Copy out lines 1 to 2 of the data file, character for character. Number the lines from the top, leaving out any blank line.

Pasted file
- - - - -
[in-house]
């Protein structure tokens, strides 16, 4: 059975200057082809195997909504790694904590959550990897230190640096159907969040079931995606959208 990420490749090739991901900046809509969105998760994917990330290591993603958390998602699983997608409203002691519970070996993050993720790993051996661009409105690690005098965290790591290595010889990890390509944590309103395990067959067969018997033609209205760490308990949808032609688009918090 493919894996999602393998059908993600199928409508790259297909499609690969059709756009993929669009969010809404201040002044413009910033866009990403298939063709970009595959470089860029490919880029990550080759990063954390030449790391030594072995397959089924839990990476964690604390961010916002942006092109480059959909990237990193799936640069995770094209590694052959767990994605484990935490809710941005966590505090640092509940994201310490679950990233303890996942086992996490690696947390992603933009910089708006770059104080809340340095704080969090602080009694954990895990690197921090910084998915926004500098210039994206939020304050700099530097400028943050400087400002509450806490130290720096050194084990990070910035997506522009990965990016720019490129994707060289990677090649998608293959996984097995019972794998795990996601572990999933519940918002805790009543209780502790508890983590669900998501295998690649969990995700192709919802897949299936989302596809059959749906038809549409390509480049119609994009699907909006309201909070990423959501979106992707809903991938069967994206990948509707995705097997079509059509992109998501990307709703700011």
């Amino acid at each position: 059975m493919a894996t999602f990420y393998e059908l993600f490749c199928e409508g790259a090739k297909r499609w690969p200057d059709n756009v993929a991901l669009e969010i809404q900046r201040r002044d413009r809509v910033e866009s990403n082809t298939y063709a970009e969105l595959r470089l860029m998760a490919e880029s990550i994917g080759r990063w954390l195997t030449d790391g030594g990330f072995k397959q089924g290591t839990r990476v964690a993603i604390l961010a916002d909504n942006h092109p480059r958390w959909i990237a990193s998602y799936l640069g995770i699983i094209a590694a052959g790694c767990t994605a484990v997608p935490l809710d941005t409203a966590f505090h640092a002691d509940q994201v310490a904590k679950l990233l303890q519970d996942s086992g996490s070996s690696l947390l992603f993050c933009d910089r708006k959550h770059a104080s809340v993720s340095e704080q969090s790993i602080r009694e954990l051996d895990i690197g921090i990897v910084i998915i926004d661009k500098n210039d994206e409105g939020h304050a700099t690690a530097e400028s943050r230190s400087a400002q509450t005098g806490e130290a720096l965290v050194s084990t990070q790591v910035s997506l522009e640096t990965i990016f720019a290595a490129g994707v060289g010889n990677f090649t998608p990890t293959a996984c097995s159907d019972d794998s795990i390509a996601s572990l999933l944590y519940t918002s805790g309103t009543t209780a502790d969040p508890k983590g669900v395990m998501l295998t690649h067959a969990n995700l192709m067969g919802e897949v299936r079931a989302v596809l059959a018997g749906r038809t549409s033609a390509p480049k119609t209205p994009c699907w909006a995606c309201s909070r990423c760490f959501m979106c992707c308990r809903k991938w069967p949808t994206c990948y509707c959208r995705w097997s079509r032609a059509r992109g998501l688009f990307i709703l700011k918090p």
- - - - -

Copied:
[in-house]
């Protein structure tokens, strides 16, 4: 059975200057082809195997909504790694904590959550990897230190640096159907969040079931995606959208 990420490749090739991901900046809509969105998760994917990330290591993603958390998602699983997608409203002691519970070996993050993720790993051996661009409105690690005098965290790591290595010889990890390509944590309103395990067959067969018997033609209205760490308990949808032609688009918090 493919894996999602393998059908993600199928409508790259297909499609690969059709756009993929669009969010809404201040002044413009910033866009990403298939063709970009595959470089860029490919880029990550080759990063954390030449790391030594072995397959089924839990990476964690604390961010916002942006092109480059959909990237990193799936640069995770094209590694052959767990994605484990935490809710941005966590505090640092509940994201310490679950990233303890996942086992996490690696947390992603933009910089708006770059104080809340340095704080969090602080009694954990895990690197921090910084998915926004500098210039994206939020304050700099530097400028943050400087400002509450806490130290720096050194084990990070910035997506522009990965990016720019490129994707060289990677090649998608293959996984097995019972794998795990996601572990999933519940918002805790009543209780502790508890983590669900998501295998690649969990995700192709919802897949299936989302596809059959749906038809549409390509480049119609994009699907909006309201909070990423959501979106992707809903991938069967994206990948509707995705097997079509059509992109998501990307709703700011």